If you've ever played a racing video game, odds are you're familiar with the genre's notoriously broken AI: When computer-controlled cars fall behind, they have a tendency to become more aggressive, or spontaneously get faster, and then you lose. Y'know, realism.
That could all change with the next generation of racers.Â Forza 5Â developer Turn 10 has designed the next installment of its racing franchise to move away from the predictability of racing opponents and instead replace it with real human intelligenceâ€”and error. Creative director Dan Greenawalt toldÂ OXMÂ that the "drivatars" ofÂ Forza 5Â were "trained by real people"Â to allow them to accuratelyÂ mimic professional driversâ€”and more impressively, to learn from the player actions. "So when gamers cut corners, the Drivatar will learn where to do it and how to do it appropriately," he continued. "We didn't train it to run into you."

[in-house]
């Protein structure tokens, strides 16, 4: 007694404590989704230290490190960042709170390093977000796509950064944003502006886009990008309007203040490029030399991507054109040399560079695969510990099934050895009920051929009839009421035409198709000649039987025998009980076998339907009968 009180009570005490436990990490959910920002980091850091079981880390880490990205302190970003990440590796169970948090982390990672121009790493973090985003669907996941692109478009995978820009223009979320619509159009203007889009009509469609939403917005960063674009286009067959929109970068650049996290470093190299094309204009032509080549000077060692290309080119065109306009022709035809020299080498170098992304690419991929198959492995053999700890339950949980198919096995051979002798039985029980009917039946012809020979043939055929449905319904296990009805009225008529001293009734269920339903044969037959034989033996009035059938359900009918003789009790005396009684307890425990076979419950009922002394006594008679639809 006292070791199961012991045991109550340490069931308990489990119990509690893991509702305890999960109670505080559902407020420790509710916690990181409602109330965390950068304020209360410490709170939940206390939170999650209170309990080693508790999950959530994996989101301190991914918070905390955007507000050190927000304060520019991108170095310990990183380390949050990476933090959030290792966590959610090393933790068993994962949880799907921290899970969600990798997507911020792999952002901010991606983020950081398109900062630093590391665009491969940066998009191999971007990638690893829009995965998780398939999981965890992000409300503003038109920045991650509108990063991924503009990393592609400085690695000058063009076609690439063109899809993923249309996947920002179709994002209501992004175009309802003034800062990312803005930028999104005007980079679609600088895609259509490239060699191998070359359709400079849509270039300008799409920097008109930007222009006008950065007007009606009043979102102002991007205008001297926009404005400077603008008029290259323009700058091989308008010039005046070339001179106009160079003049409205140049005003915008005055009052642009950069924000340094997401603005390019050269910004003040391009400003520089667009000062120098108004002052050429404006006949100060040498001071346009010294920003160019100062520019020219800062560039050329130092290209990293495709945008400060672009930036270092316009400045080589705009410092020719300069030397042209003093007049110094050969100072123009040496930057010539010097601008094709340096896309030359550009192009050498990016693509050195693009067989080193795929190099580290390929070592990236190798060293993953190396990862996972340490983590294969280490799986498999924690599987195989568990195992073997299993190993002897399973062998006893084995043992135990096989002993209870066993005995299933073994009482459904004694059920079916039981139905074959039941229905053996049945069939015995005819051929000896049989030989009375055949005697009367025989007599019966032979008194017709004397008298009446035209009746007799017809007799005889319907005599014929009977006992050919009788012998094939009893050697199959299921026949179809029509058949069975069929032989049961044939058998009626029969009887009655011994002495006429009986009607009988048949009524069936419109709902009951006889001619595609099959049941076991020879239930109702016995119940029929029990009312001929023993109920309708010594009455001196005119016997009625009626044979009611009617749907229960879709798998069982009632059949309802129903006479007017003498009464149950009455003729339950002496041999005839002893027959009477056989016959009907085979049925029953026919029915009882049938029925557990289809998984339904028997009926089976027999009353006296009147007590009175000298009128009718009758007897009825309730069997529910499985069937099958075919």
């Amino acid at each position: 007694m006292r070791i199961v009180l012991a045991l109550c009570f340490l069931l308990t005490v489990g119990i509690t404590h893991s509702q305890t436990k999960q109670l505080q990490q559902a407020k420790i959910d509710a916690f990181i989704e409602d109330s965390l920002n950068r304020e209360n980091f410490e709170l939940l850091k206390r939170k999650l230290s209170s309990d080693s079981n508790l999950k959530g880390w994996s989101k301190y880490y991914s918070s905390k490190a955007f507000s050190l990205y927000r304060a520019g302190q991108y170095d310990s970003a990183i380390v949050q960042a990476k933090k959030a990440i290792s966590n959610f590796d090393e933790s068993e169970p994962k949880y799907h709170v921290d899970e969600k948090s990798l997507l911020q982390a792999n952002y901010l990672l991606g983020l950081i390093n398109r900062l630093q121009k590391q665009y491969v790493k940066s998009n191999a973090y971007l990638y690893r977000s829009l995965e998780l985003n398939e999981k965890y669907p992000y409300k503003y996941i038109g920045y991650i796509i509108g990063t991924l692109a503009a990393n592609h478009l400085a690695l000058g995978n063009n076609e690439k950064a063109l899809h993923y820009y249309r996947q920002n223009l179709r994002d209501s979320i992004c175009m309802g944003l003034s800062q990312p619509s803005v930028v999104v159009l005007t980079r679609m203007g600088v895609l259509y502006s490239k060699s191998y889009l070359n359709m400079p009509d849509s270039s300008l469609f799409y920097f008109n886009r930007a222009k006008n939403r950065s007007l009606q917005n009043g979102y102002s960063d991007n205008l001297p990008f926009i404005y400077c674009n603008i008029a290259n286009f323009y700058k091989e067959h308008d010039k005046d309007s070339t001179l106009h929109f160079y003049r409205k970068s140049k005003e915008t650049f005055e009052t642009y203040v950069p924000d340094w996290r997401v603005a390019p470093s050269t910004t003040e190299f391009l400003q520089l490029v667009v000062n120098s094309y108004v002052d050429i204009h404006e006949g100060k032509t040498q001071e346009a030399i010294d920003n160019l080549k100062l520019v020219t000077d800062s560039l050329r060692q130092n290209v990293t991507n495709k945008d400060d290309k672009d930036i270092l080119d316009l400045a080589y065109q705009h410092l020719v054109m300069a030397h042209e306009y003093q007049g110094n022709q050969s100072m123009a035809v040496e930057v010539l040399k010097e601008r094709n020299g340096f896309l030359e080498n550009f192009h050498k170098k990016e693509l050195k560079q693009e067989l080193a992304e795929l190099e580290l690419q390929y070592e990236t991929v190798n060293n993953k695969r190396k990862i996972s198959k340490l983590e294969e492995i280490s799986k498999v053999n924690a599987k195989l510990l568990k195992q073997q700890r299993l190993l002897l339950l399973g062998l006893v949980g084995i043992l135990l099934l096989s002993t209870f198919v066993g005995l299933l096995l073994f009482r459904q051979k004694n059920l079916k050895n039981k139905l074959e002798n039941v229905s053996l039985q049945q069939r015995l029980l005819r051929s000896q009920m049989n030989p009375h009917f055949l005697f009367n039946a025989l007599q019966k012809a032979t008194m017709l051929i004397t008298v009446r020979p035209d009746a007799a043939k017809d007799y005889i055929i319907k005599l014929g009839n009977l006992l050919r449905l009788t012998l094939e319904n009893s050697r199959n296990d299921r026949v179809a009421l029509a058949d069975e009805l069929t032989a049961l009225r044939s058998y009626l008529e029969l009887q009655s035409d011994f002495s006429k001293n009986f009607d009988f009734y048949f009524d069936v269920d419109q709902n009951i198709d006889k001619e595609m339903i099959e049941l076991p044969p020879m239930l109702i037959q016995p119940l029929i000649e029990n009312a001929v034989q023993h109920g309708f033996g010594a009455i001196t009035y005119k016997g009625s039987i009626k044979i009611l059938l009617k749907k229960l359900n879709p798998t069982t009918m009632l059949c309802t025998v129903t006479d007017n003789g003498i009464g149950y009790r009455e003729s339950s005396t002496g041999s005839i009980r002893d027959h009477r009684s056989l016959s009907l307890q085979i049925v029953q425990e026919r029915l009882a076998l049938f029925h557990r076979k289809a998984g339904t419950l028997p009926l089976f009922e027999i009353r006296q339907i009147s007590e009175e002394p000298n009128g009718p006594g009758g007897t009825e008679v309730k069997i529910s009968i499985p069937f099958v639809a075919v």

This is an impressive technical feat, but more noteworthy is what it means for theÂ ForzaÂ series, and sports and racing games as a whole.Â The fact that a long-running racing game likeÂ ForzaÂ has turned to real drivers for game design comes on the heels of the increased focus on immersion found in games likeÂ NBAÂ and Madden, and for the same reason: Players expect realismâ€”be it on the court or in the cockpitâ€”from sports games.
The upside of the Forza
innovationÂ is that clever, well-timed drifts and slipstreams will no longer be trumped by an unfair spike in speed. The downside is that you have one fewer excuse for losing.